The mystique of James Bond has come out of a three decades slump. All of the bad guys in the world have heard of 007 – but only the most evil of criminal minds have had the misfortune of making Bond’s acquaintance. So what is it about this mystique that continues to enthrall the movie audience? And why has the franchise been regenerated of late?
I was twelve when I first saw Dr. No. Sean Connery perfectly captured the essence of Mickey Spillane with an international image. The children of my generation had grown up with The Lone Ranger, Hopalong Cassidy and the Cisco Kid. These ‘good guys’ never killed anyone – in fact they purposely shot the gun out of the bad guy’s hand. James Bond changed the dynamic forever – he had a license to kill – an unheard of proposition. I bought the books and read Ian Flemming faithfully.
I remember being shocked when Sean Connery ruthlessly killed an unarmed man after a brief interrogation. The audience gasped at the idea. James Bond was not someone to trifle with. This man was serious about his business. Connery was everything that Ian Fleming must have imagined; the franchise was launched.
Following Connery was a spoof movie that failed miserably. Roger Moore took over. Sadly, for Moore and the audience, the franchise became formulaic – and just plain goofy. The hardened detective of MI6 became a pretty boy, no longer ruthless in pursuit of justice. The gadgets took over as special effects began to dominate the big screen. The fair-headed Moore wore earth tones – yuk! The hype was bigger than the content of the movie, with foolish movie names like ‘Octopussy.’ James bond was hijacking Space shuttles to disarm diamond encrusted satellite doomsday weapons. James Bond had become a cartoonish freak show. But the movies made money and more cartoons were produced.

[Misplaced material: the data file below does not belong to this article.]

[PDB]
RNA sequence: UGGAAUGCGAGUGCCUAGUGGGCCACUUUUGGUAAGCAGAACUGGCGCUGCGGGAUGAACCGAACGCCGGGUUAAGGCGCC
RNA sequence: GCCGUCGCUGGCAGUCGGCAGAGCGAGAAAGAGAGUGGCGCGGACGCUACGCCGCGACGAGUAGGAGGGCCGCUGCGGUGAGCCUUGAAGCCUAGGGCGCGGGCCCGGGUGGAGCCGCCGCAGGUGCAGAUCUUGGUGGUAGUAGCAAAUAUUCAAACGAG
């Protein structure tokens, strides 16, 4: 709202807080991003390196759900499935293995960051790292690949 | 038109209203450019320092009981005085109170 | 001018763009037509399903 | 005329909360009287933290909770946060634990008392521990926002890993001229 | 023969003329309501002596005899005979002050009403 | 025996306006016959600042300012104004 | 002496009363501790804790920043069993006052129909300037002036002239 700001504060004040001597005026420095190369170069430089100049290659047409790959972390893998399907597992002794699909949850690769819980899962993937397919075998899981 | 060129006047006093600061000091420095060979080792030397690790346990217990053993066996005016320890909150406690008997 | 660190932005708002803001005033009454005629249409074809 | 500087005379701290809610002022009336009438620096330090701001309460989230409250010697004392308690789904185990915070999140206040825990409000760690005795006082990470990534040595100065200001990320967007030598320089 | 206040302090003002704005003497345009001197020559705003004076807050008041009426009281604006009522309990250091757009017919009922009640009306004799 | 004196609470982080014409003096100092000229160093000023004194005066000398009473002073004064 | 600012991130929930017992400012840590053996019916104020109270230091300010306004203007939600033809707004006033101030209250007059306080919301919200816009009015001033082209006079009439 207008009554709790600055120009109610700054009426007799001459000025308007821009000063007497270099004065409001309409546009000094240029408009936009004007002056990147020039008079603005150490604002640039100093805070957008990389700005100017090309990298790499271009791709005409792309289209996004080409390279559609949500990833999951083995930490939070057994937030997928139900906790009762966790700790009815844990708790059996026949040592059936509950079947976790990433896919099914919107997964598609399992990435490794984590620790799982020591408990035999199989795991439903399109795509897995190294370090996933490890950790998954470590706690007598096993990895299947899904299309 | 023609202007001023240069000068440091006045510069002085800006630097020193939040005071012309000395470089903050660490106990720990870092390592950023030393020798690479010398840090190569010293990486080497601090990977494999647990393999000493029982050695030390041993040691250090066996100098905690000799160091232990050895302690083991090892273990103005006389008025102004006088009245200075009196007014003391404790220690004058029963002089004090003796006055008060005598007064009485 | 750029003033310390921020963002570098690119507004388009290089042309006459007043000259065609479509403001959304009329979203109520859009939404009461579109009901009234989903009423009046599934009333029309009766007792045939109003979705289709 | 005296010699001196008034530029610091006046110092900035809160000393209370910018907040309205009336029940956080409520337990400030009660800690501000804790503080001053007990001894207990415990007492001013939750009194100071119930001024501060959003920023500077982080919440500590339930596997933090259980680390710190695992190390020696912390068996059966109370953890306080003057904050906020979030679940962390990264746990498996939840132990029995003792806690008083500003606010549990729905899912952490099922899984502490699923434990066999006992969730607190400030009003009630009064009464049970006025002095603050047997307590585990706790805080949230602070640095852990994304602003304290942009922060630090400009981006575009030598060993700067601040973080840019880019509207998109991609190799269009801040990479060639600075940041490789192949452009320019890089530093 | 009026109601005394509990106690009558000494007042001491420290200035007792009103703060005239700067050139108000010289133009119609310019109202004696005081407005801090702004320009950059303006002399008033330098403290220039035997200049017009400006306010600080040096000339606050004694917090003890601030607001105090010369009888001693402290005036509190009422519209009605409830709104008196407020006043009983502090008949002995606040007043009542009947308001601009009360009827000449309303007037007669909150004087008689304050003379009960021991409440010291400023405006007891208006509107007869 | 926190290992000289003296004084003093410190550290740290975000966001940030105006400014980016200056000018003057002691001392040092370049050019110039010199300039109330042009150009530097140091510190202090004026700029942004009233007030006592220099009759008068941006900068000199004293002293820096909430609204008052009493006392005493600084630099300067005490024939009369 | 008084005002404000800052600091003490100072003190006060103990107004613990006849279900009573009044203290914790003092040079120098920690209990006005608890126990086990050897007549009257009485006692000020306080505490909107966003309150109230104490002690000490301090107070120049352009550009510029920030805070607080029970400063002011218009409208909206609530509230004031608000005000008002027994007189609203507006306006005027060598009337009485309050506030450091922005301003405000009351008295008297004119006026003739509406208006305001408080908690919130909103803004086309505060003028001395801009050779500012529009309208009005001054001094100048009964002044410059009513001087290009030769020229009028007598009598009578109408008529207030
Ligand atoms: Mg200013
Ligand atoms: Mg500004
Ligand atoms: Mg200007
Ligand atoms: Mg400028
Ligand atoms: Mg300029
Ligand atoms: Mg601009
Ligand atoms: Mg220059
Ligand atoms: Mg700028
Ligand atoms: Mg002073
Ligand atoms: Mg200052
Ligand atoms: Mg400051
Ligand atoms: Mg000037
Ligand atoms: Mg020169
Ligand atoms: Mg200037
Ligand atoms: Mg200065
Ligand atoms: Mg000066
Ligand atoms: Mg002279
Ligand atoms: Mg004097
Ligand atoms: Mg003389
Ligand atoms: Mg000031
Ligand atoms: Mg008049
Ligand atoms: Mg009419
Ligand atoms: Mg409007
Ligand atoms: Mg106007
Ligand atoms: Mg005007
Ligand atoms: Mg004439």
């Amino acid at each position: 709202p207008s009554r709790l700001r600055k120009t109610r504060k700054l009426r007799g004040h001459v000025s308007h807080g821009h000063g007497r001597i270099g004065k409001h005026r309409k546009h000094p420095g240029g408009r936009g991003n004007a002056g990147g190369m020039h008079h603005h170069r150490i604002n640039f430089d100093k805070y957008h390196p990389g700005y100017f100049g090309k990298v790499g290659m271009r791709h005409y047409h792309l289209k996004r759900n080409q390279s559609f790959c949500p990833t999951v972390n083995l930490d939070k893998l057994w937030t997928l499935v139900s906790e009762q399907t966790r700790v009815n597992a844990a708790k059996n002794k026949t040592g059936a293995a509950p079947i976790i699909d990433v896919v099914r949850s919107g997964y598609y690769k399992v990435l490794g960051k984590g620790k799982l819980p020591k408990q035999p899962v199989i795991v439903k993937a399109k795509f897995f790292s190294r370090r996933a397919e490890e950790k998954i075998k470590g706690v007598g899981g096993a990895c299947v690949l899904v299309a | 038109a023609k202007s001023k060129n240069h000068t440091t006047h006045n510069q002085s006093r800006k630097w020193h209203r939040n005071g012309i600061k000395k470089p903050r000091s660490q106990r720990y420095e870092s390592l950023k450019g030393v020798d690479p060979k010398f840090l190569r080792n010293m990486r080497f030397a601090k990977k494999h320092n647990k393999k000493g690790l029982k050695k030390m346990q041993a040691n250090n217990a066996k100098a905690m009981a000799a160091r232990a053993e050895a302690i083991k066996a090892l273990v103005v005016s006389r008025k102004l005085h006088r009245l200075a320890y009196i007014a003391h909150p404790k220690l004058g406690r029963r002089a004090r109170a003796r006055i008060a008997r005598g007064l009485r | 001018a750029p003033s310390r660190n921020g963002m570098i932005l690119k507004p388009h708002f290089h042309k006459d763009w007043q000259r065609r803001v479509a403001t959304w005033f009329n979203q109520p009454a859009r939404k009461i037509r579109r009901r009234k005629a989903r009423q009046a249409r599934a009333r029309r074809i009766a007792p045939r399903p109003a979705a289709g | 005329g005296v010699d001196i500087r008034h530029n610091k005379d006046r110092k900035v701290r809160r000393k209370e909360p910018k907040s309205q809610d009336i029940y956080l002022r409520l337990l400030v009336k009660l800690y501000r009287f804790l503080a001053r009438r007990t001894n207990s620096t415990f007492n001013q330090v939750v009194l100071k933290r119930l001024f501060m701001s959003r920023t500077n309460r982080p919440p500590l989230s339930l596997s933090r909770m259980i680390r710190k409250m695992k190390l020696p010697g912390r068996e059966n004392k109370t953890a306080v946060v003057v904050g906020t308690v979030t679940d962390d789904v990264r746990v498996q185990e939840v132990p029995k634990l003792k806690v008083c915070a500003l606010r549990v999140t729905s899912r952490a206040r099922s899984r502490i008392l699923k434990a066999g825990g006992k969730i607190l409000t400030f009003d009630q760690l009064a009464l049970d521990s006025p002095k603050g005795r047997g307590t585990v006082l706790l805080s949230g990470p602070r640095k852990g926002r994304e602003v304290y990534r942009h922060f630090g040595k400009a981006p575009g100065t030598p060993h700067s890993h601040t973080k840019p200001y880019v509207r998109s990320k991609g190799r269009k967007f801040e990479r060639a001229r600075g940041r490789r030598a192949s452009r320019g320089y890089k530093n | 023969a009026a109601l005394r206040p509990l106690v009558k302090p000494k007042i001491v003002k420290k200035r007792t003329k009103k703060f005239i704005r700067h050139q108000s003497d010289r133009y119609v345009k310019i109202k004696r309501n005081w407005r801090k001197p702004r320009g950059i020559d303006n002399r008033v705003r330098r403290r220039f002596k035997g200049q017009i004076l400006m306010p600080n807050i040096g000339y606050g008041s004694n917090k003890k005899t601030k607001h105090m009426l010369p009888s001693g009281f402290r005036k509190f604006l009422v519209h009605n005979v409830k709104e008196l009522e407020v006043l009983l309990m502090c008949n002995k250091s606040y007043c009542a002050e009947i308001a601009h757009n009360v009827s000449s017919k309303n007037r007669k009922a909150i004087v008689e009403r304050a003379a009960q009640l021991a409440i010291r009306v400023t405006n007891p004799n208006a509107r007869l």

Timothy Dalton was followed by Pierce Brosnan in a futile attempt to revive the faltering series. These two actors might have been successful had the scriptwriters abandoned the cartoon silliness. Knock the bad guy out and say something clever – a joke or funny quip was required in every scene. Put Bond in a dangerous situation, force him to run and jump (something Roger Moore could not do), have a couple of big explosions, then Bond comes out the other side looking as if he is ready to go to dinner at the Country Club. How boring is that? Bond had become robotic – lacking humanity.
Daniel Craig has emerged as the true successor to Sean Connery – and to the original ideal of Ian Flemming. But the credit should also be given to the writers. Craig’s first big hit as Bond was in Casino Royale. Craig gave us a performance of a human rising to the challenge of combating evil. Craig captures the dichotomy of the good guy with unprincipled ruthlessness – that shocking attribute that I remember from fifty years past.
Let all of us Bond fans hope that the bean counters never again gain control of this franchise. The producers of the Bond films should take a lesson from the Demming school of management theory – Quality Pays!
Nothing is more important than a good product.